California told Tinder to stop discriminating against 30-somethings

Image: Reuters/Lucy Nicholson
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Tinder Plus is a premium service introduced by online-dating app Tinder in March 2015. It grants users unlimited swipes and lets them do things like change their location, undo their most recent swipe, and “Super Like” multiple potential matches a day. In the US, Tinder priced Tinder Plus at $9.99 a month for users younger than 30, and $19.99 a month for those 30 and up. The stated rationale was that older users could afford to pay more. Left unstated: They might also be a little more desperate.

Unsurprisingly, a lot of people over 30 super-disliked this policy. On Jan. 29, a California appellate court agreed, ruling that (pdf) Tinder Plus used a discriminatory pricing model that made an “arbitrary, class-based generalization” about the incomes of older users. The decision reversed an earlier ruling from a trial court in Los Angeles, which found that Tinder’s age-delineated pricing wasn’t discriminatory because it was based on market research that showed younger users were “more budget constrained.”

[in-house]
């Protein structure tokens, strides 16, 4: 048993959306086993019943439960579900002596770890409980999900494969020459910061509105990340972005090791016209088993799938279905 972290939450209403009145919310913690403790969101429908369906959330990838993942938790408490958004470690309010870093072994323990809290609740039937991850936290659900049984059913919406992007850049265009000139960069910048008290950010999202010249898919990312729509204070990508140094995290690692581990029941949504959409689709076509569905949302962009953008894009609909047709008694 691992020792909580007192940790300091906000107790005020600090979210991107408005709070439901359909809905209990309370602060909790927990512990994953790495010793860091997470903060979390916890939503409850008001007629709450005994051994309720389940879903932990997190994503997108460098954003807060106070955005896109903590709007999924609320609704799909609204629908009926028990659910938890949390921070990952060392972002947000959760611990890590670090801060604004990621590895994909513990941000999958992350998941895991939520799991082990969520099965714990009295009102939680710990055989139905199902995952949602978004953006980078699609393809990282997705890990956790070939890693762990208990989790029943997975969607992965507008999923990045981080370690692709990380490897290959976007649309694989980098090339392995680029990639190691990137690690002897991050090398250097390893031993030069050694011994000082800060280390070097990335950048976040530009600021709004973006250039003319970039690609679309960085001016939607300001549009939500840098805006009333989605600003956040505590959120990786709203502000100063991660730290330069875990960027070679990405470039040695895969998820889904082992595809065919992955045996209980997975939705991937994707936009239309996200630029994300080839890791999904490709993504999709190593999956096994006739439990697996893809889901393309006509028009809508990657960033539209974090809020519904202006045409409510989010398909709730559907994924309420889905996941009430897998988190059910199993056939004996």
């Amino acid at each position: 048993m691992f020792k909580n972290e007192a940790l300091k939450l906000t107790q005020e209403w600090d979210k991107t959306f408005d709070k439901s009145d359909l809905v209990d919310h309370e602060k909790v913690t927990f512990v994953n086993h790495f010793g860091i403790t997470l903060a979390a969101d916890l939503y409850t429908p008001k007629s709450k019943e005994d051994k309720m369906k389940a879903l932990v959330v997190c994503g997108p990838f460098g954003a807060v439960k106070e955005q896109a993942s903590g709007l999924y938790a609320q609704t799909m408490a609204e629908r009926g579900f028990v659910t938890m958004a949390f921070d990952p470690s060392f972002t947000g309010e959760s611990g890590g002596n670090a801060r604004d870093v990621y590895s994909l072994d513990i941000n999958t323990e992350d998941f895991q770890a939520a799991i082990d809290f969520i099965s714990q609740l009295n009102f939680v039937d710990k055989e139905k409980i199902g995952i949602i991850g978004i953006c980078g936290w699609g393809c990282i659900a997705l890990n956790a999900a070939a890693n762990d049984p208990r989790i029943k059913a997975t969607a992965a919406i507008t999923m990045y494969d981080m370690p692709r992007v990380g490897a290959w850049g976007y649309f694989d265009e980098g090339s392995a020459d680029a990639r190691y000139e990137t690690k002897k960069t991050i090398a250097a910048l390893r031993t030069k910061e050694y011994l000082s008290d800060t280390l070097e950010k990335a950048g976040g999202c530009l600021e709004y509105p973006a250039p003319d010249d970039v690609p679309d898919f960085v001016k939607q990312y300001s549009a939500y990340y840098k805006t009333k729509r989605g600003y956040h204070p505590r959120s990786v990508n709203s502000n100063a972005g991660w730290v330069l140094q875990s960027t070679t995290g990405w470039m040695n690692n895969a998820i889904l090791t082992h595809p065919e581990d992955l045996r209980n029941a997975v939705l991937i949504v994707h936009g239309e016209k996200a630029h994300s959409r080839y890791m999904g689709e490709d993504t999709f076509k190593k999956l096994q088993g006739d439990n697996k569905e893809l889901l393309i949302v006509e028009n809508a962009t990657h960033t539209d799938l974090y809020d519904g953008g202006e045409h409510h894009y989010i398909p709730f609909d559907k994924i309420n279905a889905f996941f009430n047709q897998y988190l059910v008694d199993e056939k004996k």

“No matter what Tinder’s market research may have shown about the younger users’ relative income and willingness to pay for the service, as a group, as compared to the older cohort, some individuals will not fit the mold,” the appellate court wrote. “Some older consumers will be ‘more budget constrained’ and less willing to pay than some in the younger group… Accordingly, we swipe left, and reverse.”

Tinder wasn’t immediately available to comment.

The case was brought by Allan Candelore on behalf of himself and other California consumers who were over 30 years old when they subscribed to Tinder Plus. In response to his complaint, Tinder said its pricing model treated youth as a “reasonable proxy for economic disadvantage,” according to court filings, adding that it is “self-evident that people under 30 face financial challenges.” Incidentally, when Tinder launched Tinder Plus in 2015, then-CEO Sean Rad was himself under 30.

It’s unclear how much business Tinder Plus drives for Tinder, which is owned by publicly traded Match Group and has been a standout success in the latter’s portfolio. Match doesn’t break out data on Tinder Plus, but after the company’s fourth-quarter 2016 results, CEO Greg Blatt told investors the feature increased engagement. “Tinder Plus users, subscribers, tend to be the most engaged customers, obviously, so they are on the product the longest etc.,” he said. “That’s good for the product.”